Emily Robertson ’16
Seeing Historical Research Come to Life at the AHA Conference
1/28/2016 7:30:00 AM, 1,496 views
On Friday, Jan. 8, I had the opportunity to attend the American Historical Association’s Annual Meeting in Atlanta. As someone who nerds out about anything history, I greatly enjoyed being able to hear historians share their research at the conference.
We went to three different sessions throughout the day. In each of these sessions, a couple of people would present a portion of their dissertation and receive comments from the person leading the session.
The first session I attended was about social changes in New Orleans before, during, and after the American Civil War. One person discussed his findings on the lives of black women after Union occupation of the city, and another related an increase in female-led crime incidents after the war to the changes that had occurred in New Orleans during that time. Hearing their points of view on the changes that occurred during such a pivotal time in such a vivacious city was fascinating, and I was thrilled that I was able to relate their presentations to American history that I’ve studied in the past.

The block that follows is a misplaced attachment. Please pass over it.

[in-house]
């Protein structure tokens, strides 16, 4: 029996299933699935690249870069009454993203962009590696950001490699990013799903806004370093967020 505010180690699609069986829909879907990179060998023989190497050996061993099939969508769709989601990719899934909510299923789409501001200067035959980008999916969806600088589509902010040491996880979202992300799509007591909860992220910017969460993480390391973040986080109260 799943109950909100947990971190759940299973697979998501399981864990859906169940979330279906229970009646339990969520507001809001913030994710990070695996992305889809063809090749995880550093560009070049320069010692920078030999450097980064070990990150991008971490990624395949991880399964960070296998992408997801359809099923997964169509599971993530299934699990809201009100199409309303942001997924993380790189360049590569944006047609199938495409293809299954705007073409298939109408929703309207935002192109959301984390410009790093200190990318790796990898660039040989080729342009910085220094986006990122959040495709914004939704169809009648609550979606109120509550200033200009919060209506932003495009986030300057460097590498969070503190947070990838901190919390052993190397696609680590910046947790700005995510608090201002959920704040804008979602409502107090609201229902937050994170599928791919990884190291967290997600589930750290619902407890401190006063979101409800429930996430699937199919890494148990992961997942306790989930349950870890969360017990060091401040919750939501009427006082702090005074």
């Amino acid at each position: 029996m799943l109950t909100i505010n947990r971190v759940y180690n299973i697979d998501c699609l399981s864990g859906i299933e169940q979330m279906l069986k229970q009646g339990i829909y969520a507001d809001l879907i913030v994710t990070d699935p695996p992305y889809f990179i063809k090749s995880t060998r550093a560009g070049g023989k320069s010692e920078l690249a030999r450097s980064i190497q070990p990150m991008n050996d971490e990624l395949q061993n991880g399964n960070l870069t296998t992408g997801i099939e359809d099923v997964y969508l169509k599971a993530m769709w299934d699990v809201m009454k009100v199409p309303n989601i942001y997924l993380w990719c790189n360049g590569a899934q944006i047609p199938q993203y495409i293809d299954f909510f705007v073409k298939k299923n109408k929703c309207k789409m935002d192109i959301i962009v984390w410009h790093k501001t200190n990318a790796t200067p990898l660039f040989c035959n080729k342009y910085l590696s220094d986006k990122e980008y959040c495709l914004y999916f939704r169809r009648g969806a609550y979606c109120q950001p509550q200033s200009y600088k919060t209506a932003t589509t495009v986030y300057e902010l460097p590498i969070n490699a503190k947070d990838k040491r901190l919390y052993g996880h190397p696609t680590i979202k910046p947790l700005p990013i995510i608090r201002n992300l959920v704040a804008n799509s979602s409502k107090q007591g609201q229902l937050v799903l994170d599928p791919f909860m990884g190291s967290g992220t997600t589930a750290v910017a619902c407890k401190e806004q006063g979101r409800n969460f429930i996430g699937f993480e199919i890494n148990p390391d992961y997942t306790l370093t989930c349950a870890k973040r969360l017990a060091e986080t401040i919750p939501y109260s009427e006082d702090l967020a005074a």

The next session was about the Navajo code talkers who used their language to communicate via radios in the Pacific Theatre of World War II to keep the enemy from learning about American plans. Two of the speakers in this session had family members who had been code talkers, and it was great to hear a more personal point of view of an important piece of history. One of the speakers was conducting research on a missing member of the original group of code talkers, and getting to hear about the mystery that she is trying to solve showed a more exciting view of the life of a historian.
After lunch was the third and final session. I chose to hear about the Etruscans, a group who lived along the Mediterranean Sea before the Romans. The people speaking during this session had conducted their research on the Etruscan language, which is still in the process of being translated. Their presentations showed the evolution of the language as other groups influenced it, and it was neat to get a perspective of the way things change over time.
The American Historical Association's annual conference was a truly eye-opening experience for me. I’m considering studying history in college, and getting to hear a plethora of historians talk about the work they have done and the things they have had the opportunity to study really reaffirmed my love of history and showed me some of the things I could be doing in the future.
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